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Astrophotography: Google reveals how the Pixel 4 nails those night shots

Google

Google’s astrophotography mode that launched recently with the Pixel 4 before arriving for the Pixel 2 and 3 devices has proved a hit with fans of the night sky.

Using Google’s Camera app, the astrophotography mode lets you capture stunning shots of the stars that would usually involve photography equipment far bulkier and pricier than a simple smartphone.

With so much interest in the feature, the tech giant this week decided to offer some insight into how it works, explaining some of its smarts in a blog post.

The astrophotography mode is essentially a more advanced version of Night Sight, the powerful low-light feature that launched with the Pixel 3 in 2018.

“This year’s version of Night Sight pushes the boundaries of low-light photography with phone cameras,” Google’s photography team wrote in the post. “By allowing exposures up to 4 minutes on Pixel 4, and 1 minute on Pixel 3 and 3a, the latest version makes it possible to take sharp and clear pictures of the stars in the night sky or of night-time landscapes without any artificial light.”

Google

The post covers a fair bit of ground, including how the feature helps to avoid camera shake and blurring from in-scene motion by splitting long exposures into multiple frames before automatically aligning them to create a sharp image.

For the astrophotography mode, the Pixel 4’s per-frame exposure time lasts no more than 16 seconds for a maximum of 15 frames. Longer exposures would create so-called “star trails” caused by the celestial bodies “moving” through the sky. While some astrophotographers like to capture images with star trails, Google’s feature aims to create pictures that make the stars “look like points of light.”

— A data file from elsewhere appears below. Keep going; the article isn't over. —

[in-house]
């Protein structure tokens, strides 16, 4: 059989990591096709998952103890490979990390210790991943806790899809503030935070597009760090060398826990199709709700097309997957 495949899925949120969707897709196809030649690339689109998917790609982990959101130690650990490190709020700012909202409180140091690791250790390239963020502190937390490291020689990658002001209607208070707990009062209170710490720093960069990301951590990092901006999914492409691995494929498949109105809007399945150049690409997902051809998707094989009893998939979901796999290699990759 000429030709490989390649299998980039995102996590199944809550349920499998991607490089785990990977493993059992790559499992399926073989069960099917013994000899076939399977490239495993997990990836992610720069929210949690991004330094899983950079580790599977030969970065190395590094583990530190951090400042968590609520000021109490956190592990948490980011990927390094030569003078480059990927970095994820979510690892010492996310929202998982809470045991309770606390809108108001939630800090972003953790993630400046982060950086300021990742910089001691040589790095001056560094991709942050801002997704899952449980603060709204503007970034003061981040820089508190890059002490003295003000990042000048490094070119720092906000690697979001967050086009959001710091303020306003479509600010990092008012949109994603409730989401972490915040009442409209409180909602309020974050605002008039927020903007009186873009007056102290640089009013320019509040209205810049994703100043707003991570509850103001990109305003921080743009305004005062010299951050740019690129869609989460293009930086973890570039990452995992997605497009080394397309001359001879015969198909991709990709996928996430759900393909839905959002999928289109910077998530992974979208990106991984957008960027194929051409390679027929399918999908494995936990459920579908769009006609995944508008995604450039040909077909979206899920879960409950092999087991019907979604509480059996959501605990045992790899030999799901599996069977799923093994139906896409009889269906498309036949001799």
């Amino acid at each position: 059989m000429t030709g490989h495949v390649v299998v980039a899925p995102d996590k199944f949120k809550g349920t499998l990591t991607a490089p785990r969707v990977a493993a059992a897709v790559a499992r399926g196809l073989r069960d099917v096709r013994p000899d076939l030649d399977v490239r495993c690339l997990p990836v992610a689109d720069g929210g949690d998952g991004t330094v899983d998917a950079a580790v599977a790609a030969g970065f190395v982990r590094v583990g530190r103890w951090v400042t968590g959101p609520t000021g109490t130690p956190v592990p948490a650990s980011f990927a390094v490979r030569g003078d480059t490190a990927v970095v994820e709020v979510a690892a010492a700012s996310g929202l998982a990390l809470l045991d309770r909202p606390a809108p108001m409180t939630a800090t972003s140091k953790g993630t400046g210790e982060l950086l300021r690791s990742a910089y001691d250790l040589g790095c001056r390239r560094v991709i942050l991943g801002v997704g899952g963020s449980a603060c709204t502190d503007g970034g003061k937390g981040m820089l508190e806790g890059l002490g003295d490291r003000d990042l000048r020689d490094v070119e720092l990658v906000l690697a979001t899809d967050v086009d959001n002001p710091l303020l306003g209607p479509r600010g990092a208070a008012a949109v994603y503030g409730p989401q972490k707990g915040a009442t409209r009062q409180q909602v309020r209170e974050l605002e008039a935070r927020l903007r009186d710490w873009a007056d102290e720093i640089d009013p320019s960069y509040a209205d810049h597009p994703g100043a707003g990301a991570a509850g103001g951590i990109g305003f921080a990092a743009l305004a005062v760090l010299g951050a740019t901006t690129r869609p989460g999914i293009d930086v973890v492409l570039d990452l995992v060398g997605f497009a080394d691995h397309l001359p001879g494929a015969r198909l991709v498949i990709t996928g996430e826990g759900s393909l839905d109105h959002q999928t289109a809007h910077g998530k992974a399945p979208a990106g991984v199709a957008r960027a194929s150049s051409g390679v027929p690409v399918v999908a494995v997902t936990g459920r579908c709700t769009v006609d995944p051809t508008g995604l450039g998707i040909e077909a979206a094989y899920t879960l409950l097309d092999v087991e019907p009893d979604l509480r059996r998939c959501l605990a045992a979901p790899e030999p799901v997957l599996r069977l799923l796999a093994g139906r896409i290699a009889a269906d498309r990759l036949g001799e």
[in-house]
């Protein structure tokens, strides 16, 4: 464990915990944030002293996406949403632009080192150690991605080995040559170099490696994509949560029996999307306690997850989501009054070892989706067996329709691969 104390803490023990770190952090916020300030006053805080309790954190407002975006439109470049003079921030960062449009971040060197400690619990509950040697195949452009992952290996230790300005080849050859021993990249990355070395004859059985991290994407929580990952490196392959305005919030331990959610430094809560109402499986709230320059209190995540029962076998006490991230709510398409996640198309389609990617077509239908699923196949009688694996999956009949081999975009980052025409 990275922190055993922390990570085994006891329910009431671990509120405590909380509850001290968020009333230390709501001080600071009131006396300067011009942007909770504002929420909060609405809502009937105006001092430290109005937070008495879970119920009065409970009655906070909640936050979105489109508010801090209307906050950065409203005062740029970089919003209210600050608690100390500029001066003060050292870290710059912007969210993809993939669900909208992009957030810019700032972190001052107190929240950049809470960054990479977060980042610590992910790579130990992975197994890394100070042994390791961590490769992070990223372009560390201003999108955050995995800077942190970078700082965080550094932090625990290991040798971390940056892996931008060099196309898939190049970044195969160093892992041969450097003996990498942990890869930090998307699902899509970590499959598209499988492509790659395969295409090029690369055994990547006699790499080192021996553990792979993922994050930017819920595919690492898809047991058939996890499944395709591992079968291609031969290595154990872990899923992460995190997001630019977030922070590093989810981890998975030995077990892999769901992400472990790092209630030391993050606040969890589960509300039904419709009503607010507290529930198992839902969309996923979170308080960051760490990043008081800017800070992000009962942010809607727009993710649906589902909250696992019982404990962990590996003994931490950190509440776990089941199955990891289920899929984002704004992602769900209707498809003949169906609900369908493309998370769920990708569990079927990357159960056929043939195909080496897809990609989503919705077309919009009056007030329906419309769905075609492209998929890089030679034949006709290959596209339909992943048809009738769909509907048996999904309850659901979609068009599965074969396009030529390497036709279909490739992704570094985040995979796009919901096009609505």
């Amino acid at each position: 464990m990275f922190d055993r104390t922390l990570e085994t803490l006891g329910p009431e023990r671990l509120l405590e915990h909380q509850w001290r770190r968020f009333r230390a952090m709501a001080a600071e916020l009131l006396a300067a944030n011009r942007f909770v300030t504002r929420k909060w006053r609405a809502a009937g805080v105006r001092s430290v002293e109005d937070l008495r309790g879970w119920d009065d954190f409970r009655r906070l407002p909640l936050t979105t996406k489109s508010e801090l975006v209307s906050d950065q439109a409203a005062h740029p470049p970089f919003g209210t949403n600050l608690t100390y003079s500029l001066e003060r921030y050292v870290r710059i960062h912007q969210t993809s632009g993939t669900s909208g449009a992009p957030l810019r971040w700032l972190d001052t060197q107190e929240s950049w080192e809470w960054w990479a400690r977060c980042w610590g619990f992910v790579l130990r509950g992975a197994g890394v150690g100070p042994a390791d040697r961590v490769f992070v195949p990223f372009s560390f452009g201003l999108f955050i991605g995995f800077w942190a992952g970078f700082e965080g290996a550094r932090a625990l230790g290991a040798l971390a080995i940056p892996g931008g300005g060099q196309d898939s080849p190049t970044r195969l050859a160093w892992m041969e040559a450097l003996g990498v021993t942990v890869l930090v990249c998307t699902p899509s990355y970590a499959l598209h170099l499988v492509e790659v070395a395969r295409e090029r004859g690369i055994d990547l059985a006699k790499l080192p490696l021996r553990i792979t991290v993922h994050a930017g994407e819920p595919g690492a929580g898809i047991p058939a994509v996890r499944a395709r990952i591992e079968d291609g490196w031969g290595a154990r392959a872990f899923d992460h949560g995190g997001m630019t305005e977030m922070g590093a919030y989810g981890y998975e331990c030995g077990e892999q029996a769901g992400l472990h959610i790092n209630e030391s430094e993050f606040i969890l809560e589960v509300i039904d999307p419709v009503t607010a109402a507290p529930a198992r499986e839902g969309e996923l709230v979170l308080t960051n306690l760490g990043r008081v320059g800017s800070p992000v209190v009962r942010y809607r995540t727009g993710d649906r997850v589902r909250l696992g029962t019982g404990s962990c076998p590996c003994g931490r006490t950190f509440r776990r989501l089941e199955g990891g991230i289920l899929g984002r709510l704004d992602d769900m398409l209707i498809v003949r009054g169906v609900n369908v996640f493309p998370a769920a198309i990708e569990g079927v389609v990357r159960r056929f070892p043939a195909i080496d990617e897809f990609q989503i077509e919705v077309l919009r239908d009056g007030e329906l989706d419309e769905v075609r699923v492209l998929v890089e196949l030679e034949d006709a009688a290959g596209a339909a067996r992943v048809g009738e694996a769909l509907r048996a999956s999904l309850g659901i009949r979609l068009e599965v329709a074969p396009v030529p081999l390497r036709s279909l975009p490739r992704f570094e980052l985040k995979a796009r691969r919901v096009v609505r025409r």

Google’s piece also explains how the software deals with what are known as warm and hot pixels, tiny bright dots that can appear with longer exposures captured by digital camera sensors.

According to Google, warm and hot pixels can be identified “by comparing the values of neighboring pixels within the same frame and across the sequence of frames recorded for a photo, and looking for outliers.” Once located, the pixel is then concealed by replacing its value with the average of its neighbors. “Since the original pixel value is discarded, there is a loss of image information, but in practice this does not noticeably affect image quality,” Google said.

The piece goes on to talk about how the software brightens the display to aid composition, and how it manages to ensure sharp focusing in the challenging low-light conditions.

It also explains how it uses machine learning to reduce noise and selectively darken the sky, giving a more realistic impression of the scene at the time, and making those stars, and the rest of the image, really pop.

You can find the article here.

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Trevor Mogg
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